Friday 2 December 2016

How morality brigade kept Irish women off athletics track and out of the Olympics

Diarmuid Bolger

Published 04/08/2016 | 02:30

'It was 2000 before Sonia O'Sullivan became our first female track athlete to win an Olympic medal' Photo: Brendan Moran / SPORTSFILE
'It was 2000 before Sonia O'Sullivan became our first female track athlete to win an Olympic medal' Photo: Brendan Moran / SPORTSFILE

Over the coming weeks, Irish sports fans will be glued to their televisions every time an Irish athlete competes at the Rio Olympics, and the nation will come to a halt if anyone comes within sight of Olympic gold. We saw it four years ago when Katie Taylor became a national treasure. One can easily imagine the roars of excitement if Taylor repeats this feat or if another female athlete like Fionnuala McCormack runs the race of their lives.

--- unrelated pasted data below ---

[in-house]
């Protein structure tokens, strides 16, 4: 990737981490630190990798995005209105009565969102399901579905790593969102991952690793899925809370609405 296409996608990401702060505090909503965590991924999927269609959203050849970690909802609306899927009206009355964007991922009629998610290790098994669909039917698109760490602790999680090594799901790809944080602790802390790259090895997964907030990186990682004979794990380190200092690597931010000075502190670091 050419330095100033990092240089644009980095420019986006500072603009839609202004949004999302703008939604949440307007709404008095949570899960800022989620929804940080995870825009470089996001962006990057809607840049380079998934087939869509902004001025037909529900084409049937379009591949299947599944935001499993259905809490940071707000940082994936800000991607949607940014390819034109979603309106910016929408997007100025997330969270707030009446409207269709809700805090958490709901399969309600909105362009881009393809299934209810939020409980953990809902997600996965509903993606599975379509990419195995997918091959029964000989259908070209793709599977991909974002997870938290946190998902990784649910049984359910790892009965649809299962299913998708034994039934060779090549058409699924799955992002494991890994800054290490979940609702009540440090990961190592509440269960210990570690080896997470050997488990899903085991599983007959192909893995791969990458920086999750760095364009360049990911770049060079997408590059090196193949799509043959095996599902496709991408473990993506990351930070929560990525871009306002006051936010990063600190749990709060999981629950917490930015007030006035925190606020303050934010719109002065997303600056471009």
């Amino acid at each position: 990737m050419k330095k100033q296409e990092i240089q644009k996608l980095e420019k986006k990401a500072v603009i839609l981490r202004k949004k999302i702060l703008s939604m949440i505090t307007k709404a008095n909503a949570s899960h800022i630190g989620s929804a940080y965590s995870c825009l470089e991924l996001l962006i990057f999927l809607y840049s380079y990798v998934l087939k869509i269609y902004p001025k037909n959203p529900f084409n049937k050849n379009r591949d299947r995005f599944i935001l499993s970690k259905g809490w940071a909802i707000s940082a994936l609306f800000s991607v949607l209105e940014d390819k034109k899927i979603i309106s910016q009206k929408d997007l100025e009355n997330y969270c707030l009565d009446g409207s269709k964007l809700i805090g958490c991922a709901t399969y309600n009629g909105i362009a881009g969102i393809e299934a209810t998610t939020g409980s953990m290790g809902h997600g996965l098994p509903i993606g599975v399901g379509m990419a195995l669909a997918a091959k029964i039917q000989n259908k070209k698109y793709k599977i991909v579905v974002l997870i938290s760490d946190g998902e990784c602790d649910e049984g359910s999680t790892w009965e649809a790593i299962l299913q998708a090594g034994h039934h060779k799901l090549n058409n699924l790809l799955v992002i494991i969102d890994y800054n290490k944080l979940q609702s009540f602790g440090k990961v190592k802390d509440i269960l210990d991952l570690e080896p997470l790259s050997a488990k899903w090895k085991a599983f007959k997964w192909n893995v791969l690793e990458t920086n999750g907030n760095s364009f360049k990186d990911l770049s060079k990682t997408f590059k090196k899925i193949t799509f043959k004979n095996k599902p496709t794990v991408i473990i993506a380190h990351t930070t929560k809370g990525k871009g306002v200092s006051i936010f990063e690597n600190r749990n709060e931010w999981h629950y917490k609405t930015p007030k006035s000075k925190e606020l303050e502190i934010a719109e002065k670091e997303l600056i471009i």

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It's less easy to imagine the roars of moral outrage that would have greeted the sight of any Irish female athlete daring to step onto an Olympic track - or any track where male athletes were also present - during the 1930s and 1940s.

Taylor wasn't the first Irishwoman to win an Olympic medal in London, but our previous medal winner there, Letitia Marion Hamilton, won bronze back in 1948 in the genteel category of landscape oil painting. It wasn't until 1956 that an Irish female athlete, Maeve Kyle, dared to compete at the Olympics, and some newspaper letter writers at the time were highly critical of her.

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